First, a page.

Saturday, December 25, 2010

Voyage of the Geek

I figured a good way to come back from a break but still give me until tomorrow to get all dark and serious again would be to put up some geek posts with titles celebrating my Christmas acquisition. So herewith post the one:

A NASA space telescope has discovered two giant structures resembling bubbles emanating from the center of the Milky Way galaxy. Together, they span 50,000 light years, a distance equal to half the width of the entire galaxy and are expanding into intergalactic space at more than 2.2 million miles an hour (over 3.5 million kph).
“What we see are two gamma ray-emitting bubbles that extend 25,000 light-years north and south of the galactic center,” above and below the galactic disc itself, said Doug Finkbeiner, an astronomer at the Harvard-Smithsonian Center for Astrophysics in Cambridge, Mass.
Yes, we all know that technically there's no "up and down" or "north and south" in space, but astronomers often imagine the disc of the Milky Way as lying in a flat horizontal plane with a "top" ("north") and a "bottom" ("south") for ease of description. The cool part here however, is the next thing Finkbeiner said, referring to the "bubbles" the team observed: “We don’t fully understand their nature or origin.”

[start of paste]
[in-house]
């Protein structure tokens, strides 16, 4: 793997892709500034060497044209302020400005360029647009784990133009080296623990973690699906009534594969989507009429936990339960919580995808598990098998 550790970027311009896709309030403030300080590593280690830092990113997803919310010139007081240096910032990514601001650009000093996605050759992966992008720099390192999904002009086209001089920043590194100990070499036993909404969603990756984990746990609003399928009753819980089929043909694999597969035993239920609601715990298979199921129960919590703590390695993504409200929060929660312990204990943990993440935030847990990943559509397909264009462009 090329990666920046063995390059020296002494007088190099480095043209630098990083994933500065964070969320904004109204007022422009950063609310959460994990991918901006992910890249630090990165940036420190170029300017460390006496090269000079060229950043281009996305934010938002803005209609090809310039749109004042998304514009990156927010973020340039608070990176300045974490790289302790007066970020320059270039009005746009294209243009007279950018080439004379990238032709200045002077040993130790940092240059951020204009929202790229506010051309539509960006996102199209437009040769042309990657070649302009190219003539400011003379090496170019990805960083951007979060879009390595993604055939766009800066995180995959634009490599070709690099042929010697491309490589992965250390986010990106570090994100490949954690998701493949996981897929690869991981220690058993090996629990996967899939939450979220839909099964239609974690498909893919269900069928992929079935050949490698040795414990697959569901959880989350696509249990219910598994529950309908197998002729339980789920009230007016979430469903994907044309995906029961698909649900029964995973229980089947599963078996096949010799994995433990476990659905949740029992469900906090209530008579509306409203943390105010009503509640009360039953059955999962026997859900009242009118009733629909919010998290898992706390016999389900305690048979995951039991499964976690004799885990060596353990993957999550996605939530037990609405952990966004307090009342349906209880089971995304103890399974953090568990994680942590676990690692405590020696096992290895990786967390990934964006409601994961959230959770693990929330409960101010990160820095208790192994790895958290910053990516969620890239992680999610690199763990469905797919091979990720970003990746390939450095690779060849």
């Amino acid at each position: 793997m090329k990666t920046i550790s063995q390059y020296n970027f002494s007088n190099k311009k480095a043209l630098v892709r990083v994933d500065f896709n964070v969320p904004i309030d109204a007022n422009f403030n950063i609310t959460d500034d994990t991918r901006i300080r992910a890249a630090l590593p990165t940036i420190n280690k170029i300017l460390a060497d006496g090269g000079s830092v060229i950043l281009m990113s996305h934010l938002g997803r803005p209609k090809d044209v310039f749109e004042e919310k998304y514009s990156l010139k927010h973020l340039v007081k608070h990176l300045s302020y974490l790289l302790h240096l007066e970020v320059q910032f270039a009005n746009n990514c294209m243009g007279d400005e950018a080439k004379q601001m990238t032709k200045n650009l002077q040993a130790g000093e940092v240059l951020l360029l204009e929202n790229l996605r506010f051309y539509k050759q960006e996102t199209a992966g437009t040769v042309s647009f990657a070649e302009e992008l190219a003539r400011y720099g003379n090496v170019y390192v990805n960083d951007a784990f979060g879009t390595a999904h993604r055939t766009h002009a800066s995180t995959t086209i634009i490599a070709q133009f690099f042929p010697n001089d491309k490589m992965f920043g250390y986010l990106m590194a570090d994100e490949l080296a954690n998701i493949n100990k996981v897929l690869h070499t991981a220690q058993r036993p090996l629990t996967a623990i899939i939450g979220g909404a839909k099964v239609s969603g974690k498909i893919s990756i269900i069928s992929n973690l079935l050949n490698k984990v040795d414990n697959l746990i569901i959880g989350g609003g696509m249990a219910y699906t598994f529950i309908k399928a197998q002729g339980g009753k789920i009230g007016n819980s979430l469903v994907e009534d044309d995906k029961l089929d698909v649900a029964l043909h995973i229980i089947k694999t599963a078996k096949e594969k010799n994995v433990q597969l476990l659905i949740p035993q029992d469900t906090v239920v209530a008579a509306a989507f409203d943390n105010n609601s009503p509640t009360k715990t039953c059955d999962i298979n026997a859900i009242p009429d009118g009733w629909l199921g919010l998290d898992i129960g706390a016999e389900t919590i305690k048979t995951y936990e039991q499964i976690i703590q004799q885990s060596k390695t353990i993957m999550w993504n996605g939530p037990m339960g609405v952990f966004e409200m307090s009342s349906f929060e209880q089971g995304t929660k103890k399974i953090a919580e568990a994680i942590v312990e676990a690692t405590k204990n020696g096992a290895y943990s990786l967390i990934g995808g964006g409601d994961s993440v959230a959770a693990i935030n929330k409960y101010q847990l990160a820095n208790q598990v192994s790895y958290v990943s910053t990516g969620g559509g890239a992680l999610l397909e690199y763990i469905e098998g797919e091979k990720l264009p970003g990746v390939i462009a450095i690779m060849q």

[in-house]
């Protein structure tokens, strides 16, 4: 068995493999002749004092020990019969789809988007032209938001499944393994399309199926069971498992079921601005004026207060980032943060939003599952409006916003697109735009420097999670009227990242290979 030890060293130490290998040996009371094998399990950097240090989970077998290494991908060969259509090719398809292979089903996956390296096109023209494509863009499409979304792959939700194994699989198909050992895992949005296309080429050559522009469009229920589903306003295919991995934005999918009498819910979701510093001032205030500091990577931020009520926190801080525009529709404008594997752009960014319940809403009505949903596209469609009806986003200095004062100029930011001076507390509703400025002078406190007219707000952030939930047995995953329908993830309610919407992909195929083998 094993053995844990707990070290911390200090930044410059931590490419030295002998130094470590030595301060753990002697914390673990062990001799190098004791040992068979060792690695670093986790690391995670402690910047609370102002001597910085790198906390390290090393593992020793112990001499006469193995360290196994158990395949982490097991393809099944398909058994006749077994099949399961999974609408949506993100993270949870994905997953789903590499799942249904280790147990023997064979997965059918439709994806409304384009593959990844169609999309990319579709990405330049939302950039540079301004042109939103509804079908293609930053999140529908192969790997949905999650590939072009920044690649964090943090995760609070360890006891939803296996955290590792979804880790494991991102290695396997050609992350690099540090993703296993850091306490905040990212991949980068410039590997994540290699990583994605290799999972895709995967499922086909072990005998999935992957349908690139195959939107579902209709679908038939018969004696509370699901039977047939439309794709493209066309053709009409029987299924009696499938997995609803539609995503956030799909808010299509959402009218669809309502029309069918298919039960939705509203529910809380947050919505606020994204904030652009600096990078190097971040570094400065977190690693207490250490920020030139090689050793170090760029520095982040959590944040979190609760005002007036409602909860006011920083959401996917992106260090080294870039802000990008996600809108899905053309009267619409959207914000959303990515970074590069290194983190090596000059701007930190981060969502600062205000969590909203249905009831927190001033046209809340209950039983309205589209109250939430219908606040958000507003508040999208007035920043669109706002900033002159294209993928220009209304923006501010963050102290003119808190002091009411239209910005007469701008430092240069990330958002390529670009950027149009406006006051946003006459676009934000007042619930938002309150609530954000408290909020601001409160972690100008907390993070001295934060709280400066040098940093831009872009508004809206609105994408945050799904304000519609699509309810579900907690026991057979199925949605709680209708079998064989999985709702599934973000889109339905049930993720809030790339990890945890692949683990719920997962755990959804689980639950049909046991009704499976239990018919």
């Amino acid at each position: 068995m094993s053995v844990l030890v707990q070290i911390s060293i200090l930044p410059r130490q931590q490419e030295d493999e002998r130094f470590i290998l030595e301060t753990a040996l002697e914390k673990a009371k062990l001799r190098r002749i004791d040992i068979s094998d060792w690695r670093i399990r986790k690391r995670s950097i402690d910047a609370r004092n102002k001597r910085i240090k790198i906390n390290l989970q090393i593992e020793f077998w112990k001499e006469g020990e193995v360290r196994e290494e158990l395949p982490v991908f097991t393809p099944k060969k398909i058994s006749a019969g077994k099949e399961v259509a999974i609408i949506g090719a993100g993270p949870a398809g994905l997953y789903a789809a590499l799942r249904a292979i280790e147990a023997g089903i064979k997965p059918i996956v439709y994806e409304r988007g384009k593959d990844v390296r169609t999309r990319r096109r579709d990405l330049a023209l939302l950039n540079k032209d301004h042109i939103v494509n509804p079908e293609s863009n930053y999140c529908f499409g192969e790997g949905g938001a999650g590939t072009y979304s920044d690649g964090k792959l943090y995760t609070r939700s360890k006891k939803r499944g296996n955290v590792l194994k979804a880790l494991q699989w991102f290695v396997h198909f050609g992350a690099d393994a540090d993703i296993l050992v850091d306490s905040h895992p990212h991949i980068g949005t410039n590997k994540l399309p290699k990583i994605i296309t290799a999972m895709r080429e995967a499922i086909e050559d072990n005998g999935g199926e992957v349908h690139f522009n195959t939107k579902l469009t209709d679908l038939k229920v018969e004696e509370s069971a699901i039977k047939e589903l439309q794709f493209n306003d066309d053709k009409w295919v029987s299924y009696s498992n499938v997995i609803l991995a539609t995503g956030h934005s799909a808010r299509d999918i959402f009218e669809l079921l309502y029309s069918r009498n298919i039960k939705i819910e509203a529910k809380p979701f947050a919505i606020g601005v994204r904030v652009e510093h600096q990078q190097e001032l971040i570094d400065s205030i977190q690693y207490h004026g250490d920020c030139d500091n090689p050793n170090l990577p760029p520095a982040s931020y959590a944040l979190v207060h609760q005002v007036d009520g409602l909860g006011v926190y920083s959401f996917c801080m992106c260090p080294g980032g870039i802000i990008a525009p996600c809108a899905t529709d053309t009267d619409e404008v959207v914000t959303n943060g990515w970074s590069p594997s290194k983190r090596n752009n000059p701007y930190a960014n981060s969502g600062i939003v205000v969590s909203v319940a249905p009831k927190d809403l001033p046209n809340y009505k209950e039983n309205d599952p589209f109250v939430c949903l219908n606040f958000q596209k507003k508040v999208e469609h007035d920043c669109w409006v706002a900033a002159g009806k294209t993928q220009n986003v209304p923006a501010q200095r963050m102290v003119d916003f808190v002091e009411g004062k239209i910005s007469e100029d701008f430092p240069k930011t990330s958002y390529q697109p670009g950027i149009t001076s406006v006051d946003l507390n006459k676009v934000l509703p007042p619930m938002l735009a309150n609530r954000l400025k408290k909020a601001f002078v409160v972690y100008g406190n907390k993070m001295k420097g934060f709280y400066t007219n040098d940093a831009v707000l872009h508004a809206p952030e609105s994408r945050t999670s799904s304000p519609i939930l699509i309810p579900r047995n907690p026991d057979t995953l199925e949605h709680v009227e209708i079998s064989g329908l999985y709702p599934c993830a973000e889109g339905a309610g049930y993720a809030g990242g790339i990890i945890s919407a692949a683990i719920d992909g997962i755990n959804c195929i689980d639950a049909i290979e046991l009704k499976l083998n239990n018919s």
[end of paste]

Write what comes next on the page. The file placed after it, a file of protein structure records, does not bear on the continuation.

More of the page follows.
It could be the result of a millions-of-years-ago explosion of a supermassive black hole at the center of the galaxy. Or it could be from a rapid burst of star formation. Astronomers don't know. and now they have to find out. That's what's exciting here.

David Spergel of Princeton University was quoted as saying “Whatever the energy source behind these huge bubbles may be, it is connected to many deep questions in astrophysics.” And deep questions are - well, they are just cool.

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